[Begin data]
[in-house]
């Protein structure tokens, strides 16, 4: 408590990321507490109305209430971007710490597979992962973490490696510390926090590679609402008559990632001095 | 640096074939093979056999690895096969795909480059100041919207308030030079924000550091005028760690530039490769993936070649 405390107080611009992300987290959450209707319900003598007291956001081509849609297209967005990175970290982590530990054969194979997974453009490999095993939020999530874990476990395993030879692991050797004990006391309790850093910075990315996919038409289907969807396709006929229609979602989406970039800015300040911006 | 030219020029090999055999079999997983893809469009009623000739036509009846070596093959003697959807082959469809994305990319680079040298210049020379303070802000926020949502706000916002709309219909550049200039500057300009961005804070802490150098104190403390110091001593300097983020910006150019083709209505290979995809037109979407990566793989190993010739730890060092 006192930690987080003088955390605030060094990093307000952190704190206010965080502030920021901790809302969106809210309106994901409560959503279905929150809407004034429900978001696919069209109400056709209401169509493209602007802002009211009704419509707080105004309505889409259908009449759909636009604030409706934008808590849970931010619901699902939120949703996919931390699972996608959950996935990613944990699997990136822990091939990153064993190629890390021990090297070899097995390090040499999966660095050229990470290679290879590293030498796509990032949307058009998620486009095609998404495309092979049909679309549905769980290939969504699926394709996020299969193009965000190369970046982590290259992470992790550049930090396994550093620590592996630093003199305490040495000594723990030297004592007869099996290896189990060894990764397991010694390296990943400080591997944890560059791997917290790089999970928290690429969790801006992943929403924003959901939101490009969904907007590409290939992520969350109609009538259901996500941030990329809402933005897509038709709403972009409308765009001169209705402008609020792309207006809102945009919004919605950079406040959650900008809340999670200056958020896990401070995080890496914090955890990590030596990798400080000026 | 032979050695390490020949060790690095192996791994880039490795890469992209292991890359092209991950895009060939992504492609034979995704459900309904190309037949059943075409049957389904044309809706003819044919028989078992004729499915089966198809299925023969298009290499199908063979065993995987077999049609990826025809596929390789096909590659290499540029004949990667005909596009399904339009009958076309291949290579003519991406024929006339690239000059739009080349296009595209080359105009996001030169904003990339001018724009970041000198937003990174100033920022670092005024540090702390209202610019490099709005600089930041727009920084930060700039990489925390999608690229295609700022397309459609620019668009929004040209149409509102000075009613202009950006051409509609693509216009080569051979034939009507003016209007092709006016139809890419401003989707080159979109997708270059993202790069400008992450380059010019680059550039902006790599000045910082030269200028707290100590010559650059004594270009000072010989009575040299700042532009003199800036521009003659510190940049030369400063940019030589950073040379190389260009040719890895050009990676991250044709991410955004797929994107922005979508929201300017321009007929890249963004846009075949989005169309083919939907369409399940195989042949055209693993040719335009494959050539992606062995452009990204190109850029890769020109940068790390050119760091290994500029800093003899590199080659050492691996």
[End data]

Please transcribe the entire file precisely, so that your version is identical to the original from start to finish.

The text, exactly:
[in-house]
């Protein structure tokens, strides 16, 4: 408590990321507490109305209430971007710490597979992962973490490696510390926090590679609402008559990632001095 | 640096074939093979056999690895096969795909480059100041919207308030030079924000550091005028760690530039490769993936070649 405390107080611009992300987290959450209707319900003598007291956001081509849609297209967005990175970290982590530990054969194979997974453009490999095993939020999530874990476990395993030879692991050797004990006391309790850093910075990315996919038409289907969807396709006929229609979602989406970039800015300040911006 | 030219020029090999055999079999997983893809469009009623000739036509009846070596093959003697959807082959469809994305990319680079040298210049020379303070802000926020949502706000916002709309219909550049200039500057300009961005804070802490150098104190403390110091001593300097983020910006150019083709209505290979995809037109979407990566793989190993010739730890060092 006192930690987080003088955390605030060094990093307000952190704190206010965080502030920021901790809302969106809210309106994901409560959503279905929150809407004034429900978001696919069209109400056709209401169509493209602007802002009211009704419509707080105004309505889409259908009449759909636009604030409706934008808590849970931010619901699902939120949703996919931390699972996608959950996935990613944990699997990136822990091939990153064993190629890390021990090297070899097995390090040499999966660095050229990470290679290879590293030498796509990032949307058009998620486009095609998404495309092979049909679309549905769980290939969504699926394709996020299969193009965000190369970046982590290259992470992790550049930090396994550093620590592996630093003199305490040495000594723990030297004592007869099996290896189990060894990764397991010694390296990943400080591997944890560059791997917290790089999970928290690429969790801006992943929403924003959901939101490009969904907007590409290939992520969350109609009538259901996500941030990329809402933005897509038709709403972009409308765009001169209705402008609020792309207006809102945009919004919605950079406040959650900008809340999670200056958020896990401070995080890496914090955890990590030596990798400080000026 | 032979050695390490020949060790690095192996791994880039490795890469992209292991890359092209991950895009060939992504492609034979995704459900309904190309037949059943075409049957389904044309809706003819044919028989078992004729499915089966198809299925023969298009290499199908063979065993995987077999049609990826025809596929390789096909590659290499540029004949990667005909596009399904339009009958076309291949290579003519991406024929006339690239000059739009080349296009595209080359105009996001030169904003990339001018724009970041000198937003990174100033920022670092005024540090702390209202610019490099709005600089930041727009920084930060700039990489925390999608690229295609700022397309459609620019668009929004040209149409509102000075009613202009950006051409509609693509216009080569051979034939009507003016209007092709006016139809890419401003989707080159979109997708270059993202790069400008992450380059010019680059550039902006790599000045910082030269200028707290100590010559650059004594270009000072010989009575040299700042532009003199800036521009003659510190940049030369400063940019030589950073040379190389260009040719890895050009990676991250044709991410955004797929994107922005979508929201300017321009007929890249963004846009075949989005169309083919939907369409399940195989042949055209693993040719335009494959050539992606062995452009990204190109850029890769020109940068790390050119760091290994500029800093003899590199080659050492691996």